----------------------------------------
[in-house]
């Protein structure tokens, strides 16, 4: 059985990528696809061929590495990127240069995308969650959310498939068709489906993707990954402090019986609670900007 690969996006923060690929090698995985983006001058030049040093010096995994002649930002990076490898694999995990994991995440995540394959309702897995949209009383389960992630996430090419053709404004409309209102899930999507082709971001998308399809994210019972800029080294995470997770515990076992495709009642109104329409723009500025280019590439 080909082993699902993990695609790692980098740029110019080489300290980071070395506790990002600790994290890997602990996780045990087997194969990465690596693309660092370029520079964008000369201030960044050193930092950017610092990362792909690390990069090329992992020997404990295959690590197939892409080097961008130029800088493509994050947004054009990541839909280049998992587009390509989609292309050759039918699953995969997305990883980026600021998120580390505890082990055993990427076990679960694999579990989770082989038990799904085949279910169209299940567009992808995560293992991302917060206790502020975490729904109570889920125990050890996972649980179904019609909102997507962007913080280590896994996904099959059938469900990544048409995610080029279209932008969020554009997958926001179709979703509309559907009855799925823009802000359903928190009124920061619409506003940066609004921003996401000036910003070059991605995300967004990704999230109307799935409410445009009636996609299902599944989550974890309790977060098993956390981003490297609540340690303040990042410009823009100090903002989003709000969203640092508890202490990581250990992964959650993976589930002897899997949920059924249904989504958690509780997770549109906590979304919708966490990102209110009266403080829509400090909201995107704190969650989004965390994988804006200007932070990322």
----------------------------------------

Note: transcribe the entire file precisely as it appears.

[in-house]
């Protein structure tokens, strides 16, 4: 059985990528696809061929590495990127240069995308969650959310498939068709489906993707990954402090019986609670900007 690969996006923060690929090698995985983006001058030049040093010096995994002649930002990076490898694999995990994991995440995540394959309702897995949209009383389960992630996430090419053709404004409309209102899930999507082709971001998308399809994210019972800029080294995470997770515990076992495709009642109104329409723009500025280019590439 080909082993699902993990695609790692980098740029110019080489300290980071070395506790990002600790994290890997602990996780045990087997194969990465690596693309660092370029520079964008000369201030960044050193930092950017610092990362792909690390990069090329992992020997404990295959690590197939892409080097961008130029800088493509994050947004054009990541839909280049998992587009390509989609292309050759039918699953995969997305990883980026600021998120580390505890082990055993990427076990679960694999579990989770082989038990799904085949279910169209299940567009992808995560293992991302917060206790502020975490729904109570889920125990050890996972649980179904019609909102997507962007913080280590896994996904099959059938469900990544048409995610080029279209932008969020554009997958926001179709979703509309559907009855799925823009802000359903928190009124920061619409506003940066609004921003996401000036910003070059991605995300967004990704999230109307799935409410445009009636996609299902599944989550974890309790977060098993956390981003490297609540340690303040990042410009823009100090903002989003709000969203640092508890202490990581250990992964959650993976589930002897899997949920059924249904989504958690509780997770549109906590979304919708966490990102209110009266403080829509400090909201995107704190969650989004965390994988804006200007932070990322």